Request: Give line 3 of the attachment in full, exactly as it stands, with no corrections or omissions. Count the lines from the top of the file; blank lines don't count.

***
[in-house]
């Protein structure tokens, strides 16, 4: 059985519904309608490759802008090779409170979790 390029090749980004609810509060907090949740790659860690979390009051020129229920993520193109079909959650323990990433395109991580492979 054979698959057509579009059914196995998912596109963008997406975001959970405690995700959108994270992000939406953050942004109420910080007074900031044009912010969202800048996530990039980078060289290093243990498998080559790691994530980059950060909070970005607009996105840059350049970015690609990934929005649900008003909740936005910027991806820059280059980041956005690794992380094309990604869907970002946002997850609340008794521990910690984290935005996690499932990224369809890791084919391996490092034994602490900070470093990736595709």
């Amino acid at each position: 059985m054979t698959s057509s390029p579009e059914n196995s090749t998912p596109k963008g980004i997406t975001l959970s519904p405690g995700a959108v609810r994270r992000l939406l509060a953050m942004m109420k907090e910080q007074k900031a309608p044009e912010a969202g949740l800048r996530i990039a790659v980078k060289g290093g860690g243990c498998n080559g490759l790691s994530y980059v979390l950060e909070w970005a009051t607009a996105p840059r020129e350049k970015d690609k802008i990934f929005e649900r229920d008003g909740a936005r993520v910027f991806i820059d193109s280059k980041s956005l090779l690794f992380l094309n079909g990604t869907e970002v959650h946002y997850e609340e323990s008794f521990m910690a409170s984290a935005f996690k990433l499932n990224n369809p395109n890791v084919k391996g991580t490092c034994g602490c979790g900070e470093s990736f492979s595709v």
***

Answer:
């Amino acid at each position: 059985m054979t698959s057509s390029p579009e059914n196995s090749t998912p596109k963008g980004i997406t975001l959970s519904p405690g995700a959108v609810r994270r992000l939406l509060a953050m942004m109420k907090e910080q007074k900031a309608p044009e912010a969202g949740l800048r996530i990039a790659v980078k060289g290093g860690g243990c498998n080559g490759l790691s994530y980059v979390l950060e909070w970005a009051t607009a996105p840059r020129e350049k970015d690609k802008i990934f929005e649900r229920d008003g909740a936005r993520v910027f991806i820059d193109s280059k980041s956005l090779l690794f992380l094309n079909g990604t869907e970002v959650h946002y997850e609340e323990s008794f521990m910690a409170s984290a935005f996690k990433l499932n990224n369809p395109n890791v084919k391996g991580t490092c034994g602490c979790g900070e470093s990736f492979s595709v």